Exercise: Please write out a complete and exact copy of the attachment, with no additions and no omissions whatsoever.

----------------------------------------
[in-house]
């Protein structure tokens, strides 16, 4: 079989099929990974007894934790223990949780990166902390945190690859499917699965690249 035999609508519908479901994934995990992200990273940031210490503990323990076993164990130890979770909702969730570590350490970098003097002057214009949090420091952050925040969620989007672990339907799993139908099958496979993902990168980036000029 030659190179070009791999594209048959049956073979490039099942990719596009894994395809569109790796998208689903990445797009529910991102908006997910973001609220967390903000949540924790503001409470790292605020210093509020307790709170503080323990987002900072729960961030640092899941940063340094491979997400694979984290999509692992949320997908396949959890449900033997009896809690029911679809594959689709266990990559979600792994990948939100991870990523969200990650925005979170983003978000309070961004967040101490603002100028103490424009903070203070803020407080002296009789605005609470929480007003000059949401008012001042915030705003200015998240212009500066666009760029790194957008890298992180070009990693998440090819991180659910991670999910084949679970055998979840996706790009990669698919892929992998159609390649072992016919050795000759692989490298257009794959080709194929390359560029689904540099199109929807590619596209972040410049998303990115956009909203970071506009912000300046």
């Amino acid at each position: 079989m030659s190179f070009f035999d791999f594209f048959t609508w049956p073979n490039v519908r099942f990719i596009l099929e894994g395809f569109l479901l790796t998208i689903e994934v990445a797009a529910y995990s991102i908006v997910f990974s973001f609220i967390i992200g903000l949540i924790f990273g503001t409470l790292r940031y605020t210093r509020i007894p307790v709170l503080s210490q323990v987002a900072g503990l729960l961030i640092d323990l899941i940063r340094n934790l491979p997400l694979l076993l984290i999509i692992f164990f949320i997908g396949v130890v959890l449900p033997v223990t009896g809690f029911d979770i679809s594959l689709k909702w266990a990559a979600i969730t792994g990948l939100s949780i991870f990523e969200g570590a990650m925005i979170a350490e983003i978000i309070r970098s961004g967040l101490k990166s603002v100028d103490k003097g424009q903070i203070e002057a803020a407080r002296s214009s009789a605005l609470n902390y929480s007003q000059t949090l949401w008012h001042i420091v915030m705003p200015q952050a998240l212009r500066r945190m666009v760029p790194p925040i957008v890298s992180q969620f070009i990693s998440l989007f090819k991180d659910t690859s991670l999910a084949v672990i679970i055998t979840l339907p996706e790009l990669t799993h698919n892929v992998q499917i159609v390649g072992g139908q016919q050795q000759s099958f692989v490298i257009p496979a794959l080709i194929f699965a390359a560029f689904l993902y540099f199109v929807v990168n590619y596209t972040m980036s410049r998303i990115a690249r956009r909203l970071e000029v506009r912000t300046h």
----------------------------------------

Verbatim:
[in-house]
């Protein structure tokens, strides 16, 4: 079989099929990974007894934790223990949780990166902390945190690859499917699965690249 035999609508519908479901994934995990992200990273940031210490503990323990076993164990130890979770909702969730570590350490970098003097002057214009949090420091952050925040969620989007672990339907799993139908099958496979993902990168980036000029 030659190179070009791999594209048959049956073979490039099942990719596009894994395809569109790796998208689903990445797009529910991102908006997910973001609220967390903000949540924790503001409470790292605020210093509020307790709170503080323990987002900072729960961030640092899941940063340094491979997400694979984290999509692992949320997908396949959890449900033997009896809690029911679809594959689709266990990559979600792994990948939100991870990523969200990650925005979170983003978000309070961004967040101490603002100028103490424009903070203070803020407080002296009789605005609470929480007003000059949401008012001042915030705003200015998240212009500066666009760029790194957008890298992180070009990693998440090819991180659910991670999910084949679970055998979840996706790009990669698919892929992998159609390649072992016919050795000759692989490298257009794959080709194929390359560029689904540099199109929807590619596209972040410049998303990115956009909203970071506009912000300046």
């Amino acid at each position: 079989m030659s190179f070009f035999d791999f594209f048959t609508w049956p073979n490039v519908r099942f990719i596009l099929e894994g395809f569109l479901l790796t998208i689903e994934v990445a797009a529910y995990s991102i908006v997910f990974s973001f609220i967390i992200g903000l949540i924790f990273g503001t409470l790292r940031y605020t210093r509020i007894p307790v709170l503080s210490q323990v987002a900072g503990l729960l961030i640092d323990l899941i940063r340094n934790l491979p997400l694979l076993l984290i999509i692992f164990f949320i997908g396949v130890v959890l449900p033997v223990t009896g809690f029911d979770i679809s594959l689709k909702w266990a990559a979600i969730t792994g990948l939100s949780i991870f990523e969200g570590a990650m925005i979170a350490e983003i978000i309070r970098s961004g967040l101490k990166s603002v100028d103490k003097g424009q903070i203070e002057a803020a407080r002296s214009s009789a605005l609470n902390y929480s007003q000059t949090l949401w008012h001042i420091v915030m705003p200015q952050a998240l212009r500066r945190m666009v760029p790194p925040i957008v890298s992180q969620f070009i990693s998440l989007f090819k991180d659910t690859s991670l999910a084949v672990i679970i055998t979840l339907p996706e790009l990669t799993h698919n892929v992998q499917i159609v390649g072992g139908q016919q050795q000759s099958f692989v490298i257009p496979a794959l080709i194929f699965a390359a560029f689904l993902y540099f199109v929807v990168n590619y596209t972040m980036s410049r998303i990115a690249r956009r909203l970071e000029v506009r912000t300046h």